The Information Technology and Communications Division (ITCD) is conducting an e-mail etiquette campaign to make e-mail more efficient and effective, and to minimize e-mail issues to ensure everyone has a positive e-mail experience.
A different topic will be displayed every 2 weeks in the East and West elevator lobbies starting on July 25. You may also view below our top 12 ways to identify if you are practicing proper e-mail etiquette:
||Proper E-mail Etiquette
Meaningful Subject Lines
- Write a brief but meaningful subject line
- Readers often scan the subject line of an e-mail message to decide whether to open, forward, file, or delete it. Helping your reader decide benefits you.
- Use first word(s) to indicate message content:
- ACTION: Performance Plans Due Friday
- EVENT: All Hands Meeting - Tuesday, 3/18 @ 2:00
- INFO: New Employee Directory Available
- FOR REVIEW: Time card updates are due …
- APPROVED: IT Tactical Plan
- UPDATED ACTION: Action xx.x due date slipped to xx/xx/xx
- Avoid using subject field to convey entire message
About the "To:", "From:", "Cc:", and "Bcc:" Lines
- To: The person who needs to take action
- Cc: For information only - no action required
- Bcc: Blind Carbon Copy
More about Bcc:
- If you are sending an e-mail to a large audience, and it is not necessary for everyone to see who got the e-mail, enter the e-mail addresses in the Bcc: line.
- People who "Reply All" from the Bcc: line will only send back to the originator and to those in the cc: line – NOT the Bcc: line.
- Make sure when using Bcc: that your intentions are proper.
NOTE: Use "Reply All" with caution. If you do click Reply All, remove e-mail addresses that do not need to see your reply.
Managing Distribution Lists
- Review the distribution lists you own/maintain and remove names when personnel changes take place.
- Take action on bounce back notifications to ensure your distribution list is always current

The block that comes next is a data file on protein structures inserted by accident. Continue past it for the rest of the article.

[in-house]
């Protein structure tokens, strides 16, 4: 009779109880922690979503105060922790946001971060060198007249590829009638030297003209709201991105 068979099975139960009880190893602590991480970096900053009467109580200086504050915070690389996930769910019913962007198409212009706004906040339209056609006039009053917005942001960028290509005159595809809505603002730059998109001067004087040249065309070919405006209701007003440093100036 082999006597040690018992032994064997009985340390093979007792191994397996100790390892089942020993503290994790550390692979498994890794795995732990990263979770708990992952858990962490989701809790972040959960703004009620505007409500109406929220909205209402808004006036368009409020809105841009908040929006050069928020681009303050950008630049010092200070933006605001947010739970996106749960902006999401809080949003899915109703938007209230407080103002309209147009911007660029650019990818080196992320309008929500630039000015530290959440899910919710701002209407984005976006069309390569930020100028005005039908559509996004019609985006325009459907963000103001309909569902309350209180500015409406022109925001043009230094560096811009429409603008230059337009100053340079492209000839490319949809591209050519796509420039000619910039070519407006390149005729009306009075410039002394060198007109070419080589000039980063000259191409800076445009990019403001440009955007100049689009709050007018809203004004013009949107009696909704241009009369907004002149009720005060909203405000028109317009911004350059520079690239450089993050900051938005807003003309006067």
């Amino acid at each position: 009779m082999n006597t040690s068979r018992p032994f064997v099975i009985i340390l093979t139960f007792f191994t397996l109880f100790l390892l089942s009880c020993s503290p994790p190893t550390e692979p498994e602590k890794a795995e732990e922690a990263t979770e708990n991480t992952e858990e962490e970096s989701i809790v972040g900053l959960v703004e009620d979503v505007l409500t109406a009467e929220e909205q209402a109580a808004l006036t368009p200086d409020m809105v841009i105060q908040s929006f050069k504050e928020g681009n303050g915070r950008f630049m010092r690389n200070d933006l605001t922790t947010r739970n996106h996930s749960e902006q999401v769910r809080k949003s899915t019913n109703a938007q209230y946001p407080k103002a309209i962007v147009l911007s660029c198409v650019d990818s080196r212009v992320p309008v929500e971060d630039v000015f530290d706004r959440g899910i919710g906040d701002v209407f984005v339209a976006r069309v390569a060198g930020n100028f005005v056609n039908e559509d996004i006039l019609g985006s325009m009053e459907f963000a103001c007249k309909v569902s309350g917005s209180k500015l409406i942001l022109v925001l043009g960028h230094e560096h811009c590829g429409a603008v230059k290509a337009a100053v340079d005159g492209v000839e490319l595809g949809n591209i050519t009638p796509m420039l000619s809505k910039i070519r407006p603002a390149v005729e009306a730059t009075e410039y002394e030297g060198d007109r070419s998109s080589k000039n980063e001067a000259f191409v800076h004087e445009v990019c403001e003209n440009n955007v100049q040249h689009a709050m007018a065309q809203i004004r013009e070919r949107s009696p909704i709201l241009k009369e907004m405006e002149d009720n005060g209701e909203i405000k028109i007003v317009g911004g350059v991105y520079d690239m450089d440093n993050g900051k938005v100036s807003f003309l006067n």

- When creating new distribution lists, choose the type of list that best fits your needs:
- A Personal Distribution List resides on your computer and only you can use it.
- A Global Distribution List resides on the server and anyone can use it (based on parameters set up by the owner)
More about Distribution Lists.
The K.I.S. Approach
- Provide sufficient information in the body of your e-mail but "Keep It Simple." Do not make an e-mail longer than it needs to be.
- Add a link to an online document or Web page for those needing details.
- Use short paragraphs and blank lines between each paragraph. When making points, use numbers, lists, or bullets.
Signature File: The Do's and Don'ts
- E-mail signatures should be:
- Aligned to the left of the signature box
- Simple and easy to read
- Four to six lines of text (as a good rule of thumb)
- Your e-mail signature should include:
- Your name and title
- Your organization name
- Telephone numbers (desktop phone and/or government issued cell phone and/or fax number)
- E-mail Address
- Do not attach pictures or animated graphics to your signature. These take up space on your recipients' computers and on the e-mail servers.
- Do not use a mixture of different fonts, sizes or colors. If you want to add some artistic flair, stick with two fonts in the same family (i.e., "Arial Narrow" and "Arial Bold") or use two different font colors that are in the same color scheme.
- Do not add a "tag line" or "quote" that may be perceived as unprofessional.